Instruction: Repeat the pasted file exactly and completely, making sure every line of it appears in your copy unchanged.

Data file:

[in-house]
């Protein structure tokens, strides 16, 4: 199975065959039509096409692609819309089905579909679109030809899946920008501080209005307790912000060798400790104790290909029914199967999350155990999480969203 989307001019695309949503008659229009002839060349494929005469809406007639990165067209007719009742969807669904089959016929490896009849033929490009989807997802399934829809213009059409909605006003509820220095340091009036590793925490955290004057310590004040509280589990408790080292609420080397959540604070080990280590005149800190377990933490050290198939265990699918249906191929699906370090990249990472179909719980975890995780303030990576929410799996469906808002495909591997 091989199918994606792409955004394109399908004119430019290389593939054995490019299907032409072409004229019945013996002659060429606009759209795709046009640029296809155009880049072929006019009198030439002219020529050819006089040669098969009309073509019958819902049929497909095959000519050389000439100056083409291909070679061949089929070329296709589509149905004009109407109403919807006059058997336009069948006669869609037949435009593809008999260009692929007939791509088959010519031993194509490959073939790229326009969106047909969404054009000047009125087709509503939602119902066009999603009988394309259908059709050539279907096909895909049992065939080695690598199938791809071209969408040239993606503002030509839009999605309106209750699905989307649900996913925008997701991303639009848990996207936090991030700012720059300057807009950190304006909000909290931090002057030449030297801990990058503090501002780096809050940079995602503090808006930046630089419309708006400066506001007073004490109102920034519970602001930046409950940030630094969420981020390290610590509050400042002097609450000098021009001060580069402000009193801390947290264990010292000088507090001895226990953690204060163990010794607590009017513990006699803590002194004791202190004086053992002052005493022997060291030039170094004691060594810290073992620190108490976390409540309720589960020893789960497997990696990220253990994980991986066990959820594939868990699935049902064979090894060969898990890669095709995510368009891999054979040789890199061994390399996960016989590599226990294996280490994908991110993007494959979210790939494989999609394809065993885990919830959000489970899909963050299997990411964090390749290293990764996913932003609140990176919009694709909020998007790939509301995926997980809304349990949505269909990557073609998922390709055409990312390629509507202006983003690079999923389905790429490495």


[in-house]
């Protein structure tokens, strides 16, 4: 199975065959039509096409692609819309089905579909679109030809899946920008501080209005307790912000060798400790104790290909029914199967999350155990999480969203 989307001019695309949503008659229009002839060349494929005469809406007639990165067209007719009742969807669904089959016929490896009849033929490009989807997802399934829809213009059409909605006003509820220095340091009036590793925490955290004057310590004040509280589990408790080292609420080397959540604070080990280590005149800190377990933490050290198939265990699918249906191929699906370090990249990472179909719980975890995780303030990576929410799996469906808002495909591997 091989199918994606792409955004394109399908004119430019290389593939054995490019299907032409072409004229019945013996002659060429606009759209795709046009640029296809155009880049072929006019009198030439002219020529050819006089040669098969009309073509019958819902049929497909095959000519050389000439100056083409291909070679061949089929070329296709589509149905004009109407109403919807006059058997336009069948006669869609037949435009593809008999260009692929007939791509088959010519031993194509490959073939790229326009969106047909969404054009000047009125087709509503939602119902066009999603009988394309259908059709050539279907096909895909049992065939080695690598199938791809071209969408040239993606503002030509839009999605309106209750699905989307649900996913925008997701991303639009848990996207936090991030700012720059300057807009950190304006909000909290931090002057030449030297801990990058503090501002780096809050940079995602503090808006930046630089419309708006400066506001007073004490109102920034519970602001930046409950940030630094969420981020390290610590509050400042002097609450000098021009001060580069402000009193801390947290264990010292000088507090001895226990953690204060163990010794607590009017513990006699803590002194004791202190004086053992002052005493022997060291030039170094004691060594810290073992620190108490976390409540309720589960020893789960497997990696990220253990994980991986066990959820594939868990699935049902064979090894060969898990890669095709995510368009891999054979040789890199061994390399996960016989590599226990294996280490994908991110993007494959979210790939494989999609394809065993885990919830959000489970899909963050299997990411964090390749290293990764996913932003609140990176919009694709909020998007790939509301995926997980809304349990949505269909990557073609998922390709055409990312390629509507202006983003690079999923389905790429490495």